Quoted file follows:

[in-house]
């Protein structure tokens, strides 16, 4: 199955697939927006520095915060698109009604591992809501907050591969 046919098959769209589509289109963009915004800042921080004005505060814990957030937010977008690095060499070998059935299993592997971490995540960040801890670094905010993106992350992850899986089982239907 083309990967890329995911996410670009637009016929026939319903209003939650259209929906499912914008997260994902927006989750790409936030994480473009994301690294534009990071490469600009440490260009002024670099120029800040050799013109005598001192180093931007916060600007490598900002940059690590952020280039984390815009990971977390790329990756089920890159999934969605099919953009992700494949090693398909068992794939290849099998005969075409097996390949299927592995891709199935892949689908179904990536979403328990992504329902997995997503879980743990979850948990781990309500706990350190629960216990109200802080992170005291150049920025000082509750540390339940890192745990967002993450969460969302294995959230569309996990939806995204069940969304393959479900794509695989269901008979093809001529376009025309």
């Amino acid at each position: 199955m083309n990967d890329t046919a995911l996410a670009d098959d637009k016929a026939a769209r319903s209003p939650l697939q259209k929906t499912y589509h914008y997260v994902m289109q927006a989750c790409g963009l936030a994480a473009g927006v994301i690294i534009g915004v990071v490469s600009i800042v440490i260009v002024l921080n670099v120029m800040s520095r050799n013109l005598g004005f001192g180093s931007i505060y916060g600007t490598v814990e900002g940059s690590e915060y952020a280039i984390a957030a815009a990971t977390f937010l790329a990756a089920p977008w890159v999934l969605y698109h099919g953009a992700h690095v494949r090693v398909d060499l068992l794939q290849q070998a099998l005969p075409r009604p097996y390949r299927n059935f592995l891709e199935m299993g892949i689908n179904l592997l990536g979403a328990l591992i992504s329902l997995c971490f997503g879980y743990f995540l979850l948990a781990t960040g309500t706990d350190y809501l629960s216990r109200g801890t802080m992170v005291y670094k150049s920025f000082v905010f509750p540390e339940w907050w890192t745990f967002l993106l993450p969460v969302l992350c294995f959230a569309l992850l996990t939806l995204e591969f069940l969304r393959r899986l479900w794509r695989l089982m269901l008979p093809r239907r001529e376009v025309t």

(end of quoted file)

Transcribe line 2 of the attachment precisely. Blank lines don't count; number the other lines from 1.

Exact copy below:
């Protein structure tokens, strides 16, 4: 199955697939927006520095915060698109009604591992809501907050591969 046919098959769209589509289109963009915004800042921080004005505060814990957030937010977008690095060499070998059935299993592997971490995540960040801890670094905010993106992350992850899986089982239907 083309990967890329995911996410670009637009016929026939319903209003939650259209929906499912914008997260994902927006989750790409936030994480473009994301690294534009990071490469600009440490260009002024670099120029800040050799013109005598001192180093931007916060600007490598900002940059690590952020280039984390815009990971977390790329990756089920890159999934969605099919953009992700494949090693398909068992794939290849099998005969075409097996390949299927592995891709199935892949689908179904990536979403328990992504329902997995997503879980743990979850948990781990309500706990350190629960216990109200802080992170005291150049920025000082509750540390339940890192745990967002993450969460969302294995959230569309996990939806995204069940969304393959479900794509695989269901008979093809001529376009025309």